Root Crops: numerous root crops, including potatoes, taro, sago,
and cassava, are popular and found in many dishes
Regional Variations, Specialties, & Unique Dishes
Batar Daan: a dish consisting of corn, beans, and pumpkin
Budu: a popular tomato-based sauce made with mint, lime,
Caril: coconut curry with chicken
Feijoada: pork, beans, and chorizo sausage
Mee Goreng/Nasi Goreng: fried noodles and fried
rice respectively, these dishes served with vegetables are regular items on most
Eating in Timor-Leste is quite different from eating
in nearby Indonesia as Timor-Leste is primarily Catholic
so dining rules are very different. If you are in the company of Muslims though
be sure to follow the Indonesian Dining Rules.
Before entering a house or restaurant check to see if others have left their shoes
at the door; if so you should do the same then greet everyone personally, elders
first. Let your local counterpart arrange the seating and many cases your local
host will order food for the entire table so you have multiple dishes to try.
Prior to eating you may notice a small bowl of water on your table; this is for
cleaning your fingers so follow the lead of others as you may be asked to wash your
hands before you begin eating. Food is often served family style and accepting all
food that is offered to you is a must. Once the host invites you to begin eating
you may notice the lack of a knife on most occasions. The Timorese
tend to eat with both a fork and spoon; the spoon is held in the right hand and
the fork is used to push food onto the spoon. Other times the Timorese will eat
with only their right hand and you should do the same. No matter what is present,
only use your right hand to eat and only bring food to your mouth with your right
When you finish eating, leave a little food on your plate (but finish all of your
rice) then place your fork and spoon face down on the plate, with the spoon crossed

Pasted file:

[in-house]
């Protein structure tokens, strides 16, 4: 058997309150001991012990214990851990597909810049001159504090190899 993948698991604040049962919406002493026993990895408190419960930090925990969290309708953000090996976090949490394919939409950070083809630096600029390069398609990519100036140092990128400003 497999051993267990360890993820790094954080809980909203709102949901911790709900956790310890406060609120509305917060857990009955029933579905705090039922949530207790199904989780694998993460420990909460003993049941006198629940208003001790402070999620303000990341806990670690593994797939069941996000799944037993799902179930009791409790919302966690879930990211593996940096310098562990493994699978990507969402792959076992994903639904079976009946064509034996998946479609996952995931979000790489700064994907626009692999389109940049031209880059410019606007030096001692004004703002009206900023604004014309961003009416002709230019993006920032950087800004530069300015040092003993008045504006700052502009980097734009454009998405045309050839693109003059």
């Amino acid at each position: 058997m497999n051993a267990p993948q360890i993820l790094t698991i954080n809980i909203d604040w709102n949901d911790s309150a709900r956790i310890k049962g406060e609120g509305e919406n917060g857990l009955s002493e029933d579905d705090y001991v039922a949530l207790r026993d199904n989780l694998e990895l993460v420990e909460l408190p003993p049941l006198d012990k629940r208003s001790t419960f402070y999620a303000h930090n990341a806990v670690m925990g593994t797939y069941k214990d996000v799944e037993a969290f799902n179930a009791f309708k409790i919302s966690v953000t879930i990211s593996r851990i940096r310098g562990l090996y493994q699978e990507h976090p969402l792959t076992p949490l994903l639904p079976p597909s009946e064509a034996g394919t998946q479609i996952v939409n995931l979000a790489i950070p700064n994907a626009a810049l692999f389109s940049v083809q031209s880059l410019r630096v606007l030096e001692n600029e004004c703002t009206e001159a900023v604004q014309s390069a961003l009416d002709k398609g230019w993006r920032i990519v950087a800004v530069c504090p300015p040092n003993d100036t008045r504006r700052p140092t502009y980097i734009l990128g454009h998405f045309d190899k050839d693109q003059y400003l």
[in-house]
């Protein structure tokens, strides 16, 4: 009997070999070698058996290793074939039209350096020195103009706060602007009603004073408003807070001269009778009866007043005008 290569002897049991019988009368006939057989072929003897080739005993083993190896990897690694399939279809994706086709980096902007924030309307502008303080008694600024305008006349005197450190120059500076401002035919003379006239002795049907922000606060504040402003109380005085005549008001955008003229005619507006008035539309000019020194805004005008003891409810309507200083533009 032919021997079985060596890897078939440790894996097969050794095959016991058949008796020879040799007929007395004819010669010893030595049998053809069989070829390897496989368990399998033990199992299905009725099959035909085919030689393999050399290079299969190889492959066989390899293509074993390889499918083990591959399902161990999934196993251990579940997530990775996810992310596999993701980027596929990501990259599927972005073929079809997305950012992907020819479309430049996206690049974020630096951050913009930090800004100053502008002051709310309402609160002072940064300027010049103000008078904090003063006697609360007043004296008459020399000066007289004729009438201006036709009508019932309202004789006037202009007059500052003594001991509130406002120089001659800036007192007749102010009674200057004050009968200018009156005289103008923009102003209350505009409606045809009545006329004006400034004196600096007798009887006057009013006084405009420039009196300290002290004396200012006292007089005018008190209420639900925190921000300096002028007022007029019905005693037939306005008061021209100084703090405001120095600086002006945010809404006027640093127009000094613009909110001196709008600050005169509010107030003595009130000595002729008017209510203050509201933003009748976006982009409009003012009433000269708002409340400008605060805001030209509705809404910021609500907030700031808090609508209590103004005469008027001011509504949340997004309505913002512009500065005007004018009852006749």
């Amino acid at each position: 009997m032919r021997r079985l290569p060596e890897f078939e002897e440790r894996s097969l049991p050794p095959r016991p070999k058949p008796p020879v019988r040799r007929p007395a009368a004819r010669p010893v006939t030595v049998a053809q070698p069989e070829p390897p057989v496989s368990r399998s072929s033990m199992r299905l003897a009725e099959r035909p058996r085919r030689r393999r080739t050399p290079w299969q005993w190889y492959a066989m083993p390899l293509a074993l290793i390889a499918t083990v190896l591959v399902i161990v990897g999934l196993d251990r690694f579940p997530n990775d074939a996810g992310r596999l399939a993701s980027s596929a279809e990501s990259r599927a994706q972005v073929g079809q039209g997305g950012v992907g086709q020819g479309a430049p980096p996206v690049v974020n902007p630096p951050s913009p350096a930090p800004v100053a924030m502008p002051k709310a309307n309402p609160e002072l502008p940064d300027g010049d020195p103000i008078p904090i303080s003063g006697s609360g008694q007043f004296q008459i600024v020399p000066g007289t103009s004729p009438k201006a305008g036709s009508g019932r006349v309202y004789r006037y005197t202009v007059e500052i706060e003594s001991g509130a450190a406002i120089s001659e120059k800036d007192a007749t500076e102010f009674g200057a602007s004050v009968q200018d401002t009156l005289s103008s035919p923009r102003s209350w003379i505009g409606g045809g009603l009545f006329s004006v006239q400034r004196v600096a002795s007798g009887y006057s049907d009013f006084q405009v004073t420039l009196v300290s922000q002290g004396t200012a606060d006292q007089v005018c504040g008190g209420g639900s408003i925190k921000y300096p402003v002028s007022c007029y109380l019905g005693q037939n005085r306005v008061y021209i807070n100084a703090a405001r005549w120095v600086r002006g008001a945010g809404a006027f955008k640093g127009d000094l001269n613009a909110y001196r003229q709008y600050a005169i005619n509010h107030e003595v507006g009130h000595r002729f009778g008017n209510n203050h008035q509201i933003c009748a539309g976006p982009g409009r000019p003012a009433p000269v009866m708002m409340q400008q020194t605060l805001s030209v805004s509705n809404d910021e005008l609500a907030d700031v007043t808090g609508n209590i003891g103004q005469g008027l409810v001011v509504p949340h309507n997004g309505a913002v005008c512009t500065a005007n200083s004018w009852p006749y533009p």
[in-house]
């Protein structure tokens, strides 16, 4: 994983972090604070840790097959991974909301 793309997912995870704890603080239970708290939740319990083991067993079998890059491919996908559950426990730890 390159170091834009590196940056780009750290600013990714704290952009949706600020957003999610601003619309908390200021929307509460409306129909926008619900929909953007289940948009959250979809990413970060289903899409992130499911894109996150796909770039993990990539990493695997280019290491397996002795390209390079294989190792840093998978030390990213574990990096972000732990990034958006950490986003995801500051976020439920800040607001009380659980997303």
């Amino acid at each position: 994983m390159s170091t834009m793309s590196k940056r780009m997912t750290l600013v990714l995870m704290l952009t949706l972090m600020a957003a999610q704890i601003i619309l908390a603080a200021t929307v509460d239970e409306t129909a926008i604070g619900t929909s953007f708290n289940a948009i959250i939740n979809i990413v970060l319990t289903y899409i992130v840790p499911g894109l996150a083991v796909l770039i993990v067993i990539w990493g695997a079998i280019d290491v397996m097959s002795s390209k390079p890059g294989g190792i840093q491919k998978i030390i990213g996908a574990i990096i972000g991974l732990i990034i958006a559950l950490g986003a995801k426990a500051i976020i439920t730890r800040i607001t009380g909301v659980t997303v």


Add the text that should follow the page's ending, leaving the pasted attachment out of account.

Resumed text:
over top of the fork. After the meal you may be offered a beverage (drinks are usually
not served before or with meals); if so you again must accept the drink, but receive
it with both hands. As you get your bill you will notice that a service charge is
rarely added. Tips are not expected in most restaurants in Timor-Leste,
but high end hotel restaurant servers generally expect a tip of about 10%.
Celebrations & Events
Although there are few celebrations tied to particular foods in
Timor-Leste, there are numerous holidays that celebrate with family and
hence the center of these events is often around a dining table. Most of these celebrations
are religious in origin, including Christmas and Easter. As a primarily Catholic
country, Timor-Leste brings in these events with family gathers and vast amounts
When it comes to Timor-Leste coffee and fruit juices
are the best options available. The coffee tends to be on the strong side and has
a distinct flavor, while the juice selection is varied and coconut milk is also
available. Soft drinks, tea, and milk are all easily accessible as well.
Unlike much surrounding Indonesia,
Timor-Leste is primarily Catholic so does allow the consumption of alcohol.
Due to the Portuguese influence there are some ports and
wines available, however these are imports and generally only found at nice restaurants
and hotels. The locals tend to prefer beer, which includes regional beers like "Tiger"
as well as European favorites. Hard liquors are also available
in hotels and some restaurants, but rarely elsewhere.
The tap water in Timor-Leste should not be consumed.
Be sure to also avoid anything with ice as it may have been made from the tap water.
Salads and fruits could have also been washed in the tap water so be careful with
those foods as well.